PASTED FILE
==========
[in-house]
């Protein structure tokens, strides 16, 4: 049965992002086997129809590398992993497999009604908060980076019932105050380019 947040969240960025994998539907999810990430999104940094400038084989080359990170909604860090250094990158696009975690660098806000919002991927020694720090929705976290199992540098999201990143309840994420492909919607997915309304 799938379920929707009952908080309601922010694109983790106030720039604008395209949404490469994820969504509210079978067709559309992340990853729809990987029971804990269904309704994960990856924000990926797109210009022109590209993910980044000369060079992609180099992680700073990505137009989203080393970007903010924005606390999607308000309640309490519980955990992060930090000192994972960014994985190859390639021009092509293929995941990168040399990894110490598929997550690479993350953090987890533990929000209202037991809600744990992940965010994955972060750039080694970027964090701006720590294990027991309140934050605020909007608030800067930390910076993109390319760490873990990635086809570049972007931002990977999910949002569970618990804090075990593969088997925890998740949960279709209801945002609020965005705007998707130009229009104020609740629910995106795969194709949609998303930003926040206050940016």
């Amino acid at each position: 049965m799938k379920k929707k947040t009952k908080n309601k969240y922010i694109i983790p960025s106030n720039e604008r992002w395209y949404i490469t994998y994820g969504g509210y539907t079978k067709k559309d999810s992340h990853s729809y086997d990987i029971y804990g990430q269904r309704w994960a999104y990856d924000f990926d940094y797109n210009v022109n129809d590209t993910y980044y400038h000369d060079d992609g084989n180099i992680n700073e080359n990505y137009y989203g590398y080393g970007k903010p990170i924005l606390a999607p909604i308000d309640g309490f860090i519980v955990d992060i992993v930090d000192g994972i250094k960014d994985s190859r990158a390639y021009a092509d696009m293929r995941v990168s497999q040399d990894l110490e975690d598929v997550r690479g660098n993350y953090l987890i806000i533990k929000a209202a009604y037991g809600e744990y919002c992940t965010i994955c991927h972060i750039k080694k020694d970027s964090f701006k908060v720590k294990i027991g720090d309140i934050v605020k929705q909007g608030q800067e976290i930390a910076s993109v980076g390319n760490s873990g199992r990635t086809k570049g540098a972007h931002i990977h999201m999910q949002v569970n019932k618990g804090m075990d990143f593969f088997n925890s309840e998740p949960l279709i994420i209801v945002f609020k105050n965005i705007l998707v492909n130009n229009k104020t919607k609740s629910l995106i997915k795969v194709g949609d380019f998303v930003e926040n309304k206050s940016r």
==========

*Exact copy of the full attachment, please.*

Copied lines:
[in-house]
């Protein structure tokens, strides 16, 4: 049965992002086997129809590398992993497999009604908060980076019932105050380019 947040969240960025994998539907999810990430999104940094400038084989080359990170909604860090250094990158696009975690660098806000919002991927020694720090929705976290199992540098999201990143309840994420492909919607997915309304 799938379920929707009952908080309601922010694109983790106030720039604008395209949404490469994820969504509210079978067709559309992340990853729809990987029971804990269904309704994960990856924000990926797109210009022109590209993910980044000369060079992609180099992680700073990505137009989203080393970007903010924005606390999607308000309640309490519980955990992060930090000192994972960014994985190859390639021009092509293929995941990168040399990894110490598929997550690479993350953090987890533990929000209202037991809600744990992940965010994955972060750039080694970027964090701006720590294990027991309140934050605020909007608030800067930390910076993109390319760490873990990635086809570049972007931002990977999910949002569970618990804090075990593969088997925890998740949960279709209801945002609020965005705007998707130009229009104020609740629910995106795969194709949609998303930003926040206050940016």
């Amino acid at each position: 049965m799938k379920k929707k947040t009952k908080n309601k969240y922010i694109i983790p960025s106030n720039e604008r992002w395209y949404i490469t994998y994820g969504g509210y539907t079978k067709k559309d999810s992340h990853s729809y086997d990987i029971y804990g990430q269904r309704w994960a999104y990856d924000f990926d940094y797109n210009v022109n129809d590209t993910y980044y400038h000369d060079d992609g084989n180099i992680n700073e080359n990505y137009y989203g590398y080393g970007k903010p990170i924005l606390a999607p909604i308000d309640g309490f860090i519980v955990d992060i992993v930090d000192g994972i250094k960014d994985s190859r990158a390639y021009a092509d696009m293929r995941v990168s497999q040399d990894l110490e975690d598929v997550r690479g660098n993350y953090l987890i806000i533990k929000a209202a009604y037991g809600e744990y919002c992940t965010i994955c991927h972060i750039k080694k020694d970027s964090f701006k908060v720590k294990i027991g720090d309140i934050v605020k929705q909007g608030q800067e976290i930390a910076s993109v980076g390319n760490s873990g199992r990635t086809k570049g540098a972007h931002i990977h999201m999910q949002v569970n019932k618990g804090m075990d990143f593969f088997n925890s309840e998740p949960l279709i994420i209801v945002f609020k105050n965005i705007l998707v492909n130009n229009k104020t919607k609740s629910l995106i997915k795969v194709g949609d380019f998303v930003e926040n309304k206050s940016r």